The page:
Colorado Springs News, Sports & Business

Sod farmer sentenced to 4 years in attack on deputy

MARIA ST.LOUIS-SANCHEZ Updated: May 3, 2012 at 12:00 am

A Calhan sod farmer who was convicted in March in an attack on an El Paso County sheriff's deputy was sentenced Thursday to four years in prison, the minimum he faced.

Calling 55-year-old David Dean Goss a “pillar of the community” during his emotional sentencing hearing, Judge William Bain said his sentence was meant to send two messages – that Goss should learn a lesson and that “if you get in a fight with a cop you’re going to go to prison.”

Goss had been convicted by a jury of six counts related to him trying to grab Deputy Jeff Schulz's service pistol during a June 16 encounter in Goss' driveway in El Paso County. Goss was shot in the abdomen during the struggle and has recovered.  

He faced up to 12 years in prison for the conviction.

A tearful Schulz said during the sentencing hearing that he suffers from nerve damage that “will never heal” after the encounter, making it impossible for him to go jogging, ride horses or even pick up his son. He said the encounter also still causes him mental and emotional stress.

“You caused me more pain that you can imagine,” Schulz said to Goss. “I have no pity for what will happen to you. I can’t forgive you even though I know that I should.”

Prosecutors asked the judge to sentence Goss to eight years.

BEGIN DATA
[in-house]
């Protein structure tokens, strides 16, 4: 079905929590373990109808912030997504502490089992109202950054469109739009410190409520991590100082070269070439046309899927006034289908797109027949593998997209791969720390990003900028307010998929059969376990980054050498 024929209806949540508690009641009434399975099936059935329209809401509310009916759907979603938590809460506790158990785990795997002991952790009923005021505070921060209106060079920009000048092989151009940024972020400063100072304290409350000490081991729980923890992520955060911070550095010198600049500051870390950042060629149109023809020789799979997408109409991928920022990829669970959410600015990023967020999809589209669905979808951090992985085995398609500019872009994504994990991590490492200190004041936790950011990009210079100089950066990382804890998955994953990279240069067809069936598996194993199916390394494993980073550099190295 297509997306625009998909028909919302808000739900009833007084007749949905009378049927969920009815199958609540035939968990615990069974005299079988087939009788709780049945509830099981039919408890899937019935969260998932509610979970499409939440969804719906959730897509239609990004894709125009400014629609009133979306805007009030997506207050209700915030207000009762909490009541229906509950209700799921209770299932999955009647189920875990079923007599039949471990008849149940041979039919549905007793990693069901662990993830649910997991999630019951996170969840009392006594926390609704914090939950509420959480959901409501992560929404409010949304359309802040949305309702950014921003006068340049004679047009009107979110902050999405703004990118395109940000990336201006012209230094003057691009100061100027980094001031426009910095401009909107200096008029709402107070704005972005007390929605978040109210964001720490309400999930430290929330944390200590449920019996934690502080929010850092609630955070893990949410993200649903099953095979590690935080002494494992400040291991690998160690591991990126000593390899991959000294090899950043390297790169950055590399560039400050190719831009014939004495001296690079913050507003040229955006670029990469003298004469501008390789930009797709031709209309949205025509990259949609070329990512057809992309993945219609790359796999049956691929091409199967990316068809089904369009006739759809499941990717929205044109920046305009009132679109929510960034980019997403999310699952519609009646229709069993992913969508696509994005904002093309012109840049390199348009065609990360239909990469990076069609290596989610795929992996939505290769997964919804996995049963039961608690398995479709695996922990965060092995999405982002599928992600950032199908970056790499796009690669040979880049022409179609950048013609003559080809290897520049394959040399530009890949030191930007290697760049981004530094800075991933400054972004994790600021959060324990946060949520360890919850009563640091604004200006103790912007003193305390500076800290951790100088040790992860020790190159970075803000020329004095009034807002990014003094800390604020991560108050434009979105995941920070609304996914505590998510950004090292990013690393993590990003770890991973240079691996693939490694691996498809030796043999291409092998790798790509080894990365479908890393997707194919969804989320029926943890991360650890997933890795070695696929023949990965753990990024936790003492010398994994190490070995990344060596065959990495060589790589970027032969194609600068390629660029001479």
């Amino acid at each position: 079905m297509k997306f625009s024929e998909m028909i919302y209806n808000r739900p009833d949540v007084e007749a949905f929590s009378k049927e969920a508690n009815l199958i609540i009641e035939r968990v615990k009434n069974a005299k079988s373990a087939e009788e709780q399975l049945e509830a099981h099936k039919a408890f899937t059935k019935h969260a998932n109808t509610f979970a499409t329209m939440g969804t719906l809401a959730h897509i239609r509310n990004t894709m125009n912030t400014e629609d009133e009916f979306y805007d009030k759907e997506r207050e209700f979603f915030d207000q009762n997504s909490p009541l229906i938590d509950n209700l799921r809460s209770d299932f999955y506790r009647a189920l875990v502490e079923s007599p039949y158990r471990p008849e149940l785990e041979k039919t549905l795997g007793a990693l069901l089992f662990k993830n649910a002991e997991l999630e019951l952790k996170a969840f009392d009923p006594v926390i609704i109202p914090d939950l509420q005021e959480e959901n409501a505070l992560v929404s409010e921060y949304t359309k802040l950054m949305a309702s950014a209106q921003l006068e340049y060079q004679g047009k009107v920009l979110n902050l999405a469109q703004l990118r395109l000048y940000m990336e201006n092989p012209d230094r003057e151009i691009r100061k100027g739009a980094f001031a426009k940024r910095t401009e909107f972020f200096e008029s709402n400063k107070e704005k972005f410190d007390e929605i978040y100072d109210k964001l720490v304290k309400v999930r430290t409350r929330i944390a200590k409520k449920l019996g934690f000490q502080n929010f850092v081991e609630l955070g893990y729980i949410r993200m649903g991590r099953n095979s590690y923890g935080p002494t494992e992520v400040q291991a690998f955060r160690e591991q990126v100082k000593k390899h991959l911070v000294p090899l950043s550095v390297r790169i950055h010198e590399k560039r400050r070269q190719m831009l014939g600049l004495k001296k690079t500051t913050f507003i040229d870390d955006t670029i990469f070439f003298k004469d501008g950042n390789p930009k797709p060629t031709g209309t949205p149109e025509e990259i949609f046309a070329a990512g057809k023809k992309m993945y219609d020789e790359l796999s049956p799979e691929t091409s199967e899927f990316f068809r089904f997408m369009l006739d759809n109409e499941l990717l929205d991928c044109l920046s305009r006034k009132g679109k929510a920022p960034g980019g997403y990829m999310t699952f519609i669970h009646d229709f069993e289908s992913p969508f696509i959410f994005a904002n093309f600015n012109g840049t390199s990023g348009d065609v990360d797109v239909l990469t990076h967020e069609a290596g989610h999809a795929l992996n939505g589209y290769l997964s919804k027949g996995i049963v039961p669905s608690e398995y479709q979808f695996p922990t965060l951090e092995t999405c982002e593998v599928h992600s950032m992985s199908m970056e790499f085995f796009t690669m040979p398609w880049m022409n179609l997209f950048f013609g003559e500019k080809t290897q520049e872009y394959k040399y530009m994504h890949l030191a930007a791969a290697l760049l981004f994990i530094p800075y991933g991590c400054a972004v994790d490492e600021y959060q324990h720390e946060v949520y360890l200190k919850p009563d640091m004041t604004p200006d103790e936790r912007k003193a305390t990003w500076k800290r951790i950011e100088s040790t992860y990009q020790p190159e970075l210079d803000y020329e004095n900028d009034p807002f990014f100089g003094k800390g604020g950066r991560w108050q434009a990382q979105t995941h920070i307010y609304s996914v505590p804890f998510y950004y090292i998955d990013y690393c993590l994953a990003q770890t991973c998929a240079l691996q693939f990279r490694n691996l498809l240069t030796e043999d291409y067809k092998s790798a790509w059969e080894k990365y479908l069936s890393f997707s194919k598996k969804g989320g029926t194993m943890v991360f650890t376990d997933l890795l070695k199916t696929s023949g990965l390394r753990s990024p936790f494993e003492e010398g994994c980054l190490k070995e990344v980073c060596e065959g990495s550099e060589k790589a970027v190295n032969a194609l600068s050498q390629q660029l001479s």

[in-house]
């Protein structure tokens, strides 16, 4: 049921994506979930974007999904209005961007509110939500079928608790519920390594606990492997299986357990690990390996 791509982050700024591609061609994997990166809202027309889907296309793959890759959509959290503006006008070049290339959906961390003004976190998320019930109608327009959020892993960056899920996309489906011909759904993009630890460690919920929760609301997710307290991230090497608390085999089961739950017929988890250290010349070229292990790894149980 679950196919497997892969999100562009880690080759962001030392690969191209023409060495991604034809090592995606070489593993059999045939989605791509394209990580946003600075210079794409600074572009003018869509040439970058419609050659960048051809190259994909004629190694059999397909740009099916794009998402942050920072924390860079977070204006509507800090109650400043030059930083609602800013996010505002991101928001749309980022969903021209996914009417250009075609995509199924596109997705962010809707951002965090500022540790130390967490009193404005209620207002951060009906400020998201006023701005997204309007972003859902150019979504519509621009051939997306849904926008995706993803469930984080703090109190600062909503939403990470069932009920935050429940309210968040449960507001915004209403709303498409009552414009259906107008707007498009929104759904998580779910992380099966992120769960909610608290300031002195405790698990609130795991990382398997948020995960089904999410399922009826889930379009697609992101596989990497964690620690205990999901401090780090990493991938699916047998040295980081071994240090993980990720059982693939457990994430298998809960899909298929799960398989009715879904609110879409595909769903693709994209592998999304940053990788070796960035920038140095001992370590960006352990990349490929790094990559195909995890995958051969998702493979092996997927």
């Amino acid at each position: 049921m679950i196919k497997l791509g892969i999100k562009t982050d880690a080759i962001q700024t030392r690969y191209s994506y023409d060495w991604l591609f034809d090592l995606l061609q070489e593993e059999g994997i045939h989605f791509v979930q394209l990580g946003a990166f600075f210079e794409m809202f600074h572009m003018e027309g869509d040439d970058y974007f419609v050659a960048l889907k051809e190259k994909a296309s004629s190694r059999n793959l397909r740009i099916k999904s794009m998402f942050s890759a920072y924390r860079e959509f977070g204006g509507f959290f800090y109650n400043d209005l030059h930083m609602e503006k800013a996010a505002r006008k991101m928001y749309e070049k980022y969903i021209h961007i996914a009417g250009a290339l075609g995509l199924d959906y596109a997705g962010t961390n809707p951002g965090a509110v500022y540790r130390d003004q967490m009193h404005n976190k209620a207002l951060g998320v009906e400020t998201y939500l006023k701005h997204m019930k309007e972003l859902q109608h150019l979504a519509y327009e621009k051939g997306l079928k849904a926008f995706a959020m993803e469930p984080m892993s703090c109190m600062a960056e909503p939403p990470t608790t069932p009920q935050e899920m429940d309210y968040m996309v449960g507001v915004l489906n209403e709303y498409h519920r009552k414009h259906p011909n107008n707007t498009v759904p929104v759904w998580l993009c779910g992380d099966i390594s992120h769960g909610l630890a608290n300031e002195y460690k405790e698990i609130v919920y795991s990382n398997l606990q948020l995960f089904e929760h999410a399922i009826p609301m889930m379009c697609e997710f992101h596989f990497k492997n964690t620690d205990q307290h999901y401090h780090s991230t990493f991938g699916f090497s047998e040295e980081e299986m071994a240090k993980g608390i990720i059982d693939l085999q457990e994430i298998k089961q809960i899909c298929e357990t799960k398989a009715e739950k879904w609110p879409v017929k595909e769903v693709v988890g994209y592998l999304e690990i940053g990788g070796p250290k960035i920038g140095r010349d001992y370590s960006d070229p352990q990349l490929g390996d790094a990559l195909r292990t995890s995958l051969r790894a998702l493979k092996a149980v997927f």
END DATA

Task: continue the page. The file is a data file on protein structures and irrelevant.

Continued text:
Goss declined to speak at the hearing but several family members and friends spoke on his behalf, calling him a hard worker, a generous man and a good husband and father.

 During the trial, Goss said that there had not been a fight with deputies and his lawyers argued that Schulz had concocted the scenario to justify the shooting. During his sentencing, Goss’ family and friends stood by his side of the story.

“I didn’t understand it then and I don’t understand it now,” said his wife Audra Goss, her voice almost indistinguishable behind her tears. “But I have to accept it because this is our life now. I just want him home.”  

Doug Schanel, a life-long friend of Goss, vowed during the hearing that he was going to keep investigating what happened.

“I don’t believe after knowing him his entire life that he would do this.”

As he handed down his sentence, Judge Bain said the confrontation should not have happened at all and it was Goss’ distrust of deputies that escalated the situation. He said Goss’ sentence had to be a statement that showed his actions weren’t acceptable and he felt that sending him to prison for any time made that statement.

“Because of the choices you made, an enormous number of people have been impacted,” Bain said. “Your wife has to take care of the farm by herself and you’ve now got two communities that, at least today, are inherently distrustful of each other.”

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